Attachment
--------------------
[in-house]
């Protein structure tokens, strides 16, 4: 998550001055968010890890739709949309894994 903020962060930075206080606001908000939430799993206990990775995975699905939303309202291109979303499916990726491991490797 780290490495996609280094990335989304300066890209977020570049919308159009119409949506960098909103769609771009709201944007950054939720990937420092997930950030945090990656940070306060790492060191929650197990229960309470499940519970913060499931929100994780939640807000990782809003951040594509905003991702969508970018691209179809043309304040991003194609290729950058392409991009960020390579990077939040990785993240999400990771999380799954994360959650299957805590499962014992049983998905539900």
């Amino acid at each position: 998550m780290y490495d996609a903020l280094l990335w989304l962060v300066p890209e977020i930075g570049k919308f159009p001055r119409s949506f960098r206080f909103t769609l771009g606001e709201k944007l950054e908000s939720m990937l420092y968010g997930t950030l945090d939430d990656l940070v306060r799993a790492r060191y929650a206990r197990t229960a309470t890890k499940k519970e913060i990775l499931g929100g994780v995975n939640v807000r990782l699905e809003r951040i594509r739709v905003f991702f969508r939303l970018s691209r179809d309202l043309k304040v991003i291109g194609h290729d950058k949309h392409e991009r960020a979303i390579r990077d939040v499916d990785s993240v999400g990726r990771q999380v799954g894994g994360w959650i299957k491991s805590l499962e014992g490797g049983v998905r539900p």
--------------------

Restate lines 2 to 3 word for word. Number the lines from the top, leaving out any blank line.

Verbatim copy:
């Protein structure tokens, strides 16, 4: 998550001055968010890890739709949309894994 903020962060930075206080606001908000939430799993206990990775995975699905939303309202291109979303499916990726491991490797 780290490495996609280094990335989304300066890209977020570049919308159009119409949506960098909103769609771009709201944007950054939720990937420092997930950030945090990656940070306060790492060191929650197990229960309470499940519970913060499931929100994780939640807000990782809003951040594509905003991702969508970018691209179809043309304040991003194609290729950058392409991009960020390579990077939040990785993240999400990771999380799954994360959650299957805590499962014992049983998905539900």
């Amino acid at each position: 998550m780290y490495d996609a903020l280094l990335w989304l962060v300066p890209e977020i930075g570049k919308f159009p001055r119409s949506f960098r206080f909103t769609l771009g606001e709201k944007l950054e908000s939720m990937l420092y968010g997930t950030l945090d939430d990656l940070v306060r799993a790492r060191y929650a206990r197990t229960a309470t890890k499940k519970e913060i990775l499931g929100g994780v995975n939640v807000r990782l699905e809003r951040i594509r739709v905003f991702f969508r939303l970018s691209r179809d309202l043309k304040v991003i291109g194609h290729d950058k949309h392409e991009r960020a979303i390579r990077d939040v499916d990785s993240v999400g990726r990771q999380v799954g894994g994360w959650i299957k491991s805590l499962e014992g490797g049983v998905r539900p």